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China’s growing influence on global markets

China’s burgeoning middle class is creating huge growth in consumption in areas such as luxury goods, cars and beverages. This is having an impact not just domestically but across global markets. GAM Investments' investment managers discuss the part China is playing within their respective area.

Tuesday, July 17, 2018

Affinity for heritage

Scilla Huang Sun, portfolio manager for luxury equities

China is a big country with plenty of further potential for high economic and income growth. It has very favourable social demographic trends, with upper middle and high income consumers set to reach 35% of the population; this rebalancing of the economy is benefiting consumption and creating many new luxury consumers. Millennials in China are very important, particularly with regard to their spending habits in digital and online shopping.

Chinese tourists are the number one spenders globally, buying not only typical luxury products like bags and watches, but also cosmetics, spirits and athleisure. The Chinese have always had a special affinity for heritage and tradition, which leads them towards western brands, in particular those with long-established roots in Europe.

A long-term secular growth trend

Niall Gallagher, investment director for European equities

Selected European stocks are exposed to a long-term secular growth trend. Some of this structural growth is coming from the expansion in emerging market middle class consumption in areas such as luxury goods, beverages, healthcare and elevators. China in particular is very important in terms of its impact on the world economy – indeed one of our team has recently been visiting companies in Shenzhen. By some estimates 80% of middle class household growth globally over the next few years will come from Asia, with the bulk of that from China.

We are very interested in companies which are exposed to this growing middle class spend by Chinese consumers, and the good news for us is that some of the best exposed global companies are in Europe, such as LVMH, which owns the Louis Vuitton brand as well as Cognac and champagne brands, Richemont, which owns Cartier and other watch brands, and companies like Pernod Ricard. Schindler, the elevator company, is also interesting. Two thirds of the world’s new elevators each year are now installed in China. This growth in middle income households combined with urbanisation, denser cities and the desire for higher quality accommodation are all driving strong, long-term sustainable growth in this area.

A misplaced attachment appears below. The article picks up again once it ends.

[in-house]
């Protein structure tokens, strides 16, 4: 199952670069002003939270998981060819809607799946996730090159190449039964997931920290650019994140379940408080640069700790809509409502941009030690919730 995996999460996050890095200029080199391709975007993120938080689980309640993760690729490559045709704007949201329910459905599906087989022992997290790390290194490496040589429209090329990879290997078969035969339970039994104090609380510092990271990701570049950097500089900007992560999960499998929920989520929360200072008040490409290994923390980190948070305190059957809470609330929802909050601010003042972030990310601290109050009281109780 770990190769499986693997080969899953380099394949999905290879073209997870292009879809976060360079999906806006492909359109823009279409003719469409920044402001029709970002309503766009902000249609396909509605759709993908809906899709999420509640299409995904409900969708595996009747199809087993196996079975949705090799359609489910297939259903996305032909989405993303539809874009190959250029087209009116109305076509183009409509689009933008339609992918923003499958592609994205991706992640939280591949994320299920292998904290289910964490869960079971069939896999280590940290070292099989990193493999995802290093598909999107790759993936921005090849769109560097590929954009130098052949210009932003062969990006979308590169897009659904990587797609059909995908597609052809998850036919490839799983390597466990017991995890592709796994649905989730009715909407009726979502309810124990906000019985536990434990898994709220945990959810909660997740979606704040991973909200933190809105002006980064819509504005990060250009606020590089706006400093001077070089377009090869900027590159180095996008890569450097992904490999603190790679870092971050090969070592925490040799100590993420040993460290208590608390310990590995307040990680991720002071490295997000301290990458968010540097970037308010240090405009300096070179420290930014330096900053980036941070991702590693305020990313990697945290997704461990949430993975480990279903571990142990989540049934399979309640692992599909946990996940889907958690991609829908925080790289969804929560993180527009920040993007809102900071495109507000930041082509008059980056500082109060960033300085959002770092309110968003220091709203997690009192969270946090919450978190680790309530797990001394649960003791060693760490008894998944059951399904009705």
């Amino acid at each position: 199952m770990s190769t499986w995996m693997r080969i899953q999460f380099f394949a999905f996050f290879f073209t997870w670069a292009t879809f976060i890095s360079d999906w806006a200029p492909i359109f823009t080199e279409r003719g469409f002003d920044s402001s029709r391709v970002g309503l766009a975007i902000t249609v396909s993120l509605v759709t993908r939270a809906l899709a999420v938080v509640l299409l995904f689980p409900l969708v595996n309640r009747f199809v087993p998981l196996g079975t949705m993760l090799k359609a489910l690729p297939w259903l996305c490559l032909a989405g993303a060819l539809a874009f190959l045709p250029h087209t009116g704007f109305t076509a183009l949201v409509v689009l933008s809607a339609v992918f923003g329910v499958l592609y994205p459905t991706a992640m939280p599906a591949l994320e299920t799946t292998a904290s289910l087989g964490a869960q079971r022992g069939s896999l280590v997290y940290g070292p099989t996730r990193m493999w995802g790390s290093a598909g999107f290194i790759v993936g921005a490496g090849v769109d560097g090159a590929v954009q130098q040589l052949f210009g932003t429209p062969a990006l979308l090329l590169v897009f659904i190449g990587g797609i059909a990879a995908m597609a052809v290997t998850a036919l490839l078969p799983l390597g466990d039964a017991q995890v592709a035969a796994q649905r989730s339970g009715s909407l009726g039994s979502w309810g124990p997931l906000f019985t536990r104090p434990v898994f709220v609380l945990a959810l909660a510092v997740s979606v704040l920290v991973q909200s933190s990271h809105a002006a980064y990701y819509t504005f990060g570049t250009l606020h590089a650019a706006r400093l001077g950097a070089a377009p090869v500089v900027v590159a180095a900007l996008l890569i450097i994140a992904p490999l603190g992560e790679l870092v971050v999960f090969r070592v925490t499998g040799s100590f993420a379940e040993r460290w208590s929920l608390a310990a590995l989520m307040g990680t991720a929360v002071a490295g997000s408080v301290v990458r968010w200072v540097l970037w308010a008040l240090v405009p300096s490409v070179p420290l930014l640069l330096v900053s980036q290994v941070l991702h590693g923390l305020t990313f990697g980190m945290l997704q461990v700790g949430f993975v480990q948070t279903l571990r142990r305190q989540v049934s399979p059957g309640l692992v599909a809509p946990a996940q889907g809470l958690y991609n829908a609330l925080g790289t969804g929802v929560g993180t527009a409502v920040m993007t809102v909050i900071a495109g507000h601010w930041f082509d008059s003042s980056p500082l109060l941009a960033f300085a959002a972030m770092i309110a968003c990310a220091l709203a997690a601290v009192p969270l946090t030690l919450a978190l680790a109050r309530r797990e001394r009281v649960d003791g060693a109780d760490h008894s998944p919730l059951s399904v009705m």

From domestic to international focus

Jian Shi Cortesi, portfolio manager for China and Asia equity strategies

Expanding internationally is definitely a long-term ambition for Chinese companies. But in the short term a lot are still focused on the domestic market which is very large and still growing. Chinese companies do not have a lot of expertise in international markets; those in consumer staples and consumer discretionary in particular need strong marketing and branding experience. We have seen healthcare and auto companies trying to branch out into overseas markets. Another strategy has been eyeing European or US companies as a way to own companies with higher technical capabilities – an example of this is auto group Zhejiang Geely buying Volvo.

Overall Chinese consumers are becoming the driving force for economic growth, particularly in sectors such as beauty, fashion, travel, entertainment and automobiles. There are currently over 400 million millennials in China. Since the first of them were born in the eighties they have seen China’s GDP grow more than 20 fold, so they are confident and bullish. They spend a lot more compared to their parents’ generation and we see different spending patterns – they pay more for quality brands which offer uniqueness and specifically for things like cute packaging and funny brand names, although a lot of family-orientated marketing also works with them.